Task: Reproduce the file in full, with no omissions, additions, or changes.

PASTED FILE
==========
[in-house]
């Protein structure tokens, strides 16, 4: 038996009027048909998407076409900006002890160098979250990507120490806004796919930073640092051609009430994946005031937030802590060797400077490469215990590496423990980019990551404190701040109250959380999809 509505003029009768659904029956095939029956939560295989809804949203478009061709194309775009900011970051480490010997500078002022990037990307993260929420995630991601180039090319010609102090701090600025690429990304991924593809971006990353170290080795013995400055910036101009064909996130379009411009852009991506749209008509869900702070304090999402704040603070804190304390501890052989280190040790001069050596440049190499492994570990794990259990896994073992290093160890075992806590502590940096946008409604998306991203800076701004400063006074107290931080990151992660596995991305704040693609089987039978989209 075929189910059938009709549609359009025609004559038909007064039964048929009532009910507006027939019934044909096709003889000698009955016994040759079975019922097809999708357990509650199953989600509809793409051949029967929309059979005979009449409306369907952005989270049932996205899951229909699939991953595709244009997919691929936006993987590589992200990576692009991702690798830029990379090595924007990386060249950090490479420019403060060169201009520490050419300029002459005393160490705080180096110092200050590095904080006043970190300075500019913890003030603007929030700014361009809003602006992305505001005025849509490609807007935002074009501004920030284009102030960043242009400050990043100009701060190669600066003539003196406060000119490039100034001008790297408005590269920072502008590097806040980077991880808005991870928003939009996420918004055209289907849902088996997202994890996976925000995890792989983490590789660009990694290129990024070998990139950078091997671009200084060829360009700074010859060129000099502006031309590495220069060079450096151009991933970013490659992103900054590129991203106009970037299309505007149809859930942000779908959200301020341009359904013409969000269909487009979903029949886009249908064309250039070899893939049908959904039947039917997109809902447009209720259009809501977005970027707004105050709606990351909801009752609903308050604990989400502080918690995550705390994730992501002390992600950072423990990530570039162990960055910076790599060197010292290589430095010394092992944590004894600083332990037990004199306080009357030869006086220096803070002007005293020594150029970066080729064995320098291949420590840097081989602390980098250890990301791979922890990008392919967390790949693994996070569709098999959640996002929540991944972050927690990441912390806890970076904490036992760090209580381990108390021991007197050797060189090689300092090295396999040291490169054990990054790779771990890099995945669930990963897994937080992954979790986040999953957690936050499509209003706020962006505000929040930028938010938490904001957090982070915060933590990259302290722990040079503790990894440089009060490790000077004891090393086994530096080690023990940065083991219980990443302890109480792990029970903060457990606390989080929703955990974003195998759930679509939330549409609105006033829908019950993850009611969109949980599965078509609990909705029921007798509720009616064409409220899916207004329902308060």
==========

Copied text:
[in-house]
């Protein structure tokens, strides 16, 4: 038996009027048909998407076409900006002890160098979250990507120490806004796919930073640092051609009430994946005031937030802590060797400077490469215990590496423990980019990551404190701040109250959380999809 509505003029009768659904029956095939029956939560295989809804949203478009061709194309775009900011970051480490010997500078002022990037990307993260929420995630991601180039090319010609102090701090600025690429990304991924593809971006990353170290080795013995400055910036101009064909996130379009411009852009991506749209008509869900702070304090999402704040603070804190304390501890052989280190040790001069050596440049190499492994570990794990259990896994073992290093160890075992806590502590940096946008409604998306991203800076701004400063006074107290931080990151992660596995991305704040693609089987039978989209 075929189910059938009709549609359009025609004559038909007064039964048929009532009910507006027939019934044909096709003889000698009955016994040759079975019922097809999708357990509650199953989600509809793409051949029967929309059979005979009449409306369907952005989270049932996205899951229909699939991953595709244009997919691929936006993987590589992200990576692009991702690798830029990379090595924007990386060249950090490479420019403060060169201009520490050419300029002459005393160490705080180096110092200050590095904080006043970190300075500019913890003030603007929030700014361009809003602006992305505001005025849509490609807007935002074009501004920030284009102030960043242009400050990043100009701060190669600066003539003196406060000119490039100034001008790297408005590269920072502008590097806040980077991880808005991870928003939009996420918004055209289907849902088996997202994890996976925000995890792989983490590789660009990694290129990024070998990139950078091997671009200084060829360009700074010859060129000099502006031309590495220069060079450096151009991933970013490659992103900054590129991203106009970037299309505007149809859930942000779908959200301020341009359904013409969000269909487009979903029949886009249908064309250039070899893939049908959904039947039917997109809902447009209720259009809501977005970027707004105050709606990351909801009752609903308050604990989400502080918690995550705390994730992501002390992600950072423990990530570039162990960055910076790599060197010292290589430095010394092992944590004894600083332990037990004199306080009357030869006086220096803070002007005293020594150029970066080729064995320098291949420590840097081989602390980098250890990301791979922890990008392919967390790949693994996070569709098999959640996002929540991944972050927690990441912390806890970076904490036992760090209580381990108390021991007197050797060189090689300092090295396999040291490169054990990054790779771990890099995945669930990963897994937080992954979790986040999953957690936050499509209003706020962006505000929040930028938010938490904001957090982070915060933590990259302290722990040079503790990894440089009060490790000077004891090393086994530096080690023990940065083991219980990443302890109480792990029970903060457990606390989080929703955990974003195998759930679509939330549409609105006033829908019950993850009611969109949980599965078509609990909705029921007798509720009616064409409220899916207004329902308060």